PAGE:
In Delhi’s backyard, a den of cyber thugs

The family members of men charged with cyber fraud say their relatives are innocent and have been falsely implicated by the police. (Tauseef Shahidi/Mint)
The family members of men charged with cyber fraud say their relatives are innocent and have been falsely implicated by the police. (Tauseef Shahidi/Mint)


  • Recently, 5,000 cops raided 14 villages in Haryana’s Nuh district. Here is the inside story
  • Nuh became a breeding ground for cybercrime during the pandemic years. Operating in a group of three to four, the cyber thugs resort to crimes such as sextortion.

New Delhi: It’s business-as-usual on the streets of Nai village. Young girls are running off to classes; a street vendor, roaming on a bicycle, is selling bed sheets and curtains; men, young and old, are lounging about in a verandah; a few people are huddled around a delivery van.

A series of single-storey houses dot the landscape. There are kirana shops; some bungalows have iron gates. The lanes of the village are muddy and slippery—it rained the previous night. And things are quiet, except for the occasional roar of motorbikes racing past on the main road.

This village wouldn’t have been this quiet even a month back. According to the police, this is a breeding ground for cyber thugs. Over 30 young men from the village were apprehended by the cops a month ago in a massive raid. Seven are still behind bars.

As this writer approaches the residents for the inside story, their expressions bear a mix of curiosity and playfulness. Everyone knows someone who is into cybercrime.

“90% are involved in some kind of cyber fraud."

“What about you?"

“Have not done it until today."


Naseem, a villager, produces his board examination mark sheet to prove his innocence. He has failed his Hindi course, but claims that he did not appear for it.

Most of those arrested are in the age group of 18-35 years and are barely educated.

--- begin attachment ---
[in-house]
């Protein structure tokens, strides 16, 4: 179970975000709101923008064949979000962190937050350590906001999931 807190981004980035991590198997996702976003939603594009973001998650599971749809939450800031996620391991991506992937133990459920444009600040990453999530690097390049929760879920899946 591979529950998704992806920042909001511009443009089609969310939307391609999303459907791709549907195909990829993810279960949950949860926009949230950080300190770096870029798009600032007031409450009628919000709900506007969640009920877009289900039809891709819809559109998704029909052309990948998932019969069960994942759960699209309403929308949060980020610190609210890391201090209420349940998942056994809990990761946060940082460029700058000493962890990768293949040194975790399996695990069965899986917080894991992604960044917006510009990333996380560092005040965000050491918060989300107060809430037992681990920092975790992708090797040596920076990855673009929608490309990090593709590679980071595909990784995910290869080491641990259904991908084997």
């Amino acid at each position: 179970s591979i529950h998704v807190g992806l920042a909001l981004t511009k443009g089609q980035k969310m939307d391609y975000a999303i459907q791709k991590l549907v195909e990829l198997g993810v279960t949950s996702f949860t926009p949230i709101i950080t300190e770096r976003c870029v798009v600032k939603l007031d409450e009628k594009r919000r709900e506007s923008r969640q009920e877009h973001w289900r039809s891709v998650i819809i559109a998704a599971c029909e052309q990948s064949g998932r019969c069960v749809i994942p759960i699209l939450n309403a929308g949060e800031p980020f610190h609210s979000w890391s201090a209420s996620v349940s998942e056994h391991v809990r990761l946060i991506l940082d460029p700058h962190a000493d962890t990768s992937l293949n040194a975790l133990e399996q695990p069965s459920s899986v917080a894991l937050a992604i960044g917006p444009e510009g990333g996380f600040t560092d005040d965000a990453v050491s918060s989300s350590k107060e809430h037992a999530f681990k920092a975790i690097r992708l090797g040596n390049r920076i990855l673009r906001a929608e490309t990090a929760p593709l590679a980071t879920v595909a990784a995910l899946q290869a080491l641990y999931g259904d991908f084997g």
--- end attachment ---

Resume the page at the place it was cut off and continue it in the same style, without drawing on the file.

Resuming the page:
Naseem earlier worked in a mobile repair shop. His former boss, 26-year-old Mohammad Abbas, is in jail. He has been accused of cyber fraud. “There are several masterminds here. Every kid is a manager of sorts," Naseem says.

Mohammad Shad, another resident, is the owner of a mobile shop. He is all smiles when asked about cybercrimes. Shad does not agree with the 90%-10% break-up. “It’s not just our village, it happens everywhere in Mewat," he says.

Mewat is the erstwhile name of Nuh district of Haryana. Historically, Nuh and parts of Alwar and Bharatpur districts of Rajasthan and Mathura district of Uttar Pradesh formed the Mewat region.

During the raid, many criminals got away, villagers claim. They fled across the border, as they received intelligence before the raid. Those still in jail have been implicated, their families stress.

Mohammad Waheed, Abbas’s old father, accuses the police of falsely implicating his son by attaching dubious SIM cards and mobile phones to his name. The families of Rizwan (17-year-old), Abbas (48-year-old) and Azharuddin (25-year-old)—three men arrested from Jaimat, another village Mint visited in Nuh—had similar stories to tell.

But then, the district, only two hours away from the national capital, does have a history of petty crime. With a population of roughly 1.1 million according to Census 2011, Nuh features among the poorest and most backward districts in India. In the last decade, people from the district have often been named in cases of phone or laptop theft, ATM robbery, fake gold fraud, vehicle theft and so on. During the covid-19 years, when people stayed indoors, criminals from the district pivoted into cybercrime.

Fake ads & sextortion

How do the cybercriminals of Nuh operate?

The police investigation revealed that the criminals usually operate in a group of three or four, in a disaggregated way, not as a syndicate. The work is usually divided: one person posts online ads for a product or a service; another lures the victims over the phone; yet another person procures the phones and SIM cards. Someone else could be in charge of bank accounts and cash withdrawal.